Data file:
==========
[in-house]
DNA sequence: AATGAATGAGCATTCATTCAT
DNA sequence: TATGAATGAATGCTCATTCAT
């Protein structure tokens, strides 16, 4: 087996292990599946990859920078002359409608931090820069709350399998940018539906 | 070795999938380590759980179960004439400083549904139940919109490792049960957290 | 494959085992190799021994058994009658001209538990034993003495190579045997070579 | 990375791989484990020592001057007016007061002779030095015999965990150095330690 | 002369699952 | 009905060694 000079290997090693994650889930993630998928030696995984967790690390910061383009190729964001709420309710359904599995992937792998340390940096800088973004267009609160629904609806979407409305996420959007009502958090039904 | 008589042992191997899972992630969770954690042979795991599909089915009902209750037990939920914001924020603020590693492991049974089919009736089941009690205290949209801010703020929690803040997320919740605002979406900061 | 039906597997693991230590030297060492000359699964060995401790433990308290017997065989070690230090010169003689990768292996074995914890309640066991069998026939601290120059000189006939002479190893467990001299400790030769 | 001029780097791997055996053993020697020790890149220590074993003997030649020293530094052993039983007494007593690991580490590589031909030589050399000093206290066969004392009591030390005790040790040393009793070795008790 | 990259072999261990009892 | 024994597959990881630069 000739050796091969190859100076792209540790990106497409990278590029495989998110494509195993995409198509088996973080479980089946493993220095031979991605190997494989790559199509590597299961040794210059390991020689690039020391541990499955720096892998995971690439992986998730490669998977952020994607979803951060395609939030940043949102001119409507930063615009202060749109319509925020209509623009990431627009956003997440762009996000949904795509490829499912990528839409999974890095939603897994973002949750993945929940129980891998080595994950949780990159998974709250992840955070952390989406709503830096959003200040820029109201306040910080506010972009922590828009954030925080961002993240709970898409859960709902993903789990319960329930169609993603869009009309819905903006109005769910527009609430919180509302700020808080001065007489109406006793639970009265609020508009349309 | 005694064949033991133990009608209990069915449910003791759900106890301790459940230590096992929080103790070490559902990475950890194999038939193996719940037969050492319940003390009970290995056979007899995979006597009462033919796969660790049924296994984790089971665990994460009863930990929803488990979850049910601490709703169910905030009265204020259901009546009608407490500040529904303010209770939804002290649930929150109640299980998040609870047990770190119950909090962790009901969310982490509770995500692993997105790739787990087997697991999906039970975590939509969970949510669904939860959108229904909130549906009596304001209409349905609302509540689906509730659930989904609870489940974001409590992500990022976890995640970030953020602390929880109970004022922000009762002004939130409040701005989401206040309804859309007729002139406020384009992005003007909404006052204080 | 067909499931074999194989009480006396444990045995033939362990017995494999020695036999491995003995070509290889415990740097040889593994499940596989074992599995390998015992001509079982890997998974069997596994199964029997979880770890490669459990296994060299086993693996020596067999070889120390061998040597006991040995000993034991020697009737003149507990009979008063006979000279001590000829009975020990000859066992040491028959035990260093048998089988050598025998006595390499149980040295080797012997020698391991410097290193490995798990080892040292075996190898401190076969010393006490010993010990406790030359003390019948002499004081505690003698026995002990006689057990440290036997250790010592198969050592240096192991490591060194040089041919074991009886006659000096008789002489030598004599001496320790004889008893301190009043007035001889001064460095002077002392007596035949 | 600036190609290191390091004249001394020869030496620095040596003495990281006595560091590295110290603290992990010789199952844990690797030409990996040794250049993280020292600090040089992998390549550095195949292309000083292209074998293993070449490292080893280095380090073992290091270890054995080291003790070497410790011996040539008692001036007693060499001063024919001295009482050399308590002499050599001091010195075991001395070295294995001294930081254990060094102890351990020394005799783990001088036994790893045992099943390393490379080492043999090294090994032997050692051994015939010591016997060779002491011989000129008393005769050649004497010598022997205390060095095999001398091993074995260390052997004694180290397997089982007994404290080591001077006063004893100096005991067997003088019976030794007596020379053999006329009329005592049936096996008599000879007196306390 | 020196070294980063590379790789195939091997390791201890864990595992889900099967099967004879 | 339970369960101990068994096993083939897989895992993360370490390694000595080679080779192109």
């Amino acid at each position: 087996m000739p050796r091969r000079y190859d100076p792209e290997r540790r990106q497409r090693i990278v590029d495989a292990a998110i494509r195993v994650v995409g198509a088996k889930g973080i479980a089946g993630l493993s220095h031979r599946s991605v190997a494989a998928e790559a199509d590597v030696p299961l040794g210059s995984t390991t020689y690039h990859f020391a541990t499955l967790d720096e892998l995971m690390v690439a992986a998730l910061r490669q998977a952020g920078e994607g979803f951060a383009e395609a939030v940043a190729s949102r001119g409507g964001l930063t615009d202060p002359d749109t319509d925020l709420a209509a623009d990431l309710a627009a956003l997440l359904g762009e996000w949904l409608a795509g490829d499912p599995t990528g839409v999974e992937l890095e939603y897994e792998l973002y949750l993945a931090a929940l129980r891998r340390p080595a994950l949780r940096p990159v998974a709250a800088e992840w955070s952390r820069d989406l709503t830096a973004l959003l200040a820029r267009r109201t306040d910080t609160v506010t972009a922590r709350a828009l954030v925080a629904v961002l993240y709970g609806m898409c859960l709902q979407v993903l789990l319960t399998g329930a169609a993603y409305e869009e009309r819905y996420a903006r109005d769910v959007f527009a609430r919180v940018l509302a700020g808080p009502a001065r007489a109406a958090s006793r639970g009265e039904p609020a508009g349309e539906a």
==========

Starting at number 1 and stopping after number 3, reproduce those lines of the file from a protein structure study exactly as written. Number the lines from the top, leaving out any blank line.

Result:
[in-house]
DNA sequence: AATGAATGAGCATTCATTCAT
DNA sequence: TATGAATGAATGCTCATTCAT